DEFCON OpenCTF is an amateur CTF that is open to anyone who signs up and is “at” DEFCON during the event. I say “at” because you just need to be there to sign up and set up your equipment. Your team doesn’t need to be in the room at the time, since they have no way of enforcing that.

The CTF is set up in a Jeopardy style question mode where there are a few problems open at the beginning and when enough problems get solved the people who solve the last problems get to open new questions of their choice. The reason for this I’m told is to give an advantage to the smaller teams, so large teams can’t just put one person on each problem and work it out.

The team I am a part of along with co-workers and friends is xip. This year we placed 9th overall. We scored much more points this year than last year, so I feel we did an excellent job.

I worked on a number of problems. The first one is usually a gimme and worth practically nothing but makes sure you can access the scoreboard. We logged into the scoreboard this year by an ssh private key generated for us by the OpenCTF admins. This was encoded in a QR code onto a receipt printed on receipt paper along with other information which I will get to later.

I used my iPhone’s camera to read the QR code and copy it over to cryptbin.com . One of the downsides of going to DEFCON is if you really want to stay secure you don’t bring a laptop with anything important on it and you don’t log into any services using WIFI or other wireless protocols. Although I hear LTE is generally okay. After copying down the private key to my laptop I put it on our CTF box for everyone to copy themselves and use. I will do a write-up on the CTF box some other time.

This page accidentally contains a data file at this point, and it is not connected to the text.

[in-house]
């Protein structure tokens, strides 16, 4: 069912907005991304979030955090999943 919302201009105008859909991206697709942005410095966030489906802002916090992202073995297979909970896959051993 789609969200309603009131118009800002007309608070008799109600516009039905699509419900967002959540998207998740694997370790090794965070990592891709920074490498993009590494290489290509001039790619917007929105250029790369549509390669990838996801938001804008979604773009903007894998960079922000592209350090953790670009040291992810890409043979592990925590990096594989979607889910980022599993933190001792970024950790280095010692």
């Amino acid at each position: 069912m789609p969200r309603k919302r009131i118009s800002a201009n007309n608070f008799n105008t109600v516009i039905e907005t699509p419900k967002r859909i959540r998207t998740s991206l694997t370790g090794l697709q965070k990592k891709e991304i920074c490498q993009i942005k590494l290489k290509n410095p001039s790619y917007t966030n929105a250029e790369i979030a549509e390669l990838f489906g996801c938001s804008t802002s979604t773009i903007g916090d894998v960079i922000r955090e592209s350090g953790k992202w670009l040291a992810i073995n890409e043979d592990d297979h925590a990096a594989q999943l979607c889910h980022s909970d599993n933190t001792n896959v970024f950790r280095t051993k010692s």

On the receipt we were given two IP addresses. One for the scoreboard which shows how many points each team currently has, and the questions. And one for a box the admins set up if we needed one. Using the ssh key we then log into the scoreboard box and select the question. Questions range from an IP address and port, just a hint at what you need to find or where to look, or a binary and any combination of the above.

Sanity Check

The first question this year as it was last year I believe was shown like so. ` Hack the __! ` If anyone has seen the movie Hackers you should know the answer is ‘Planet’. The OpenCTF group had also posted a hint on twitter earlier in the day about something needing to be capitalized.

Puzzletime

The other problem I successfully solved was a file that contained a hex value and directional IDs (top, bottom, left, right). This file translated to a bitmap image, the IDs were unique to two lines. For example on one line there would be a top ID of 1234, and the only other place 1234 was found would be another line with 1234 as the bottom ID. Essentially a scrambled matrix.

Given file.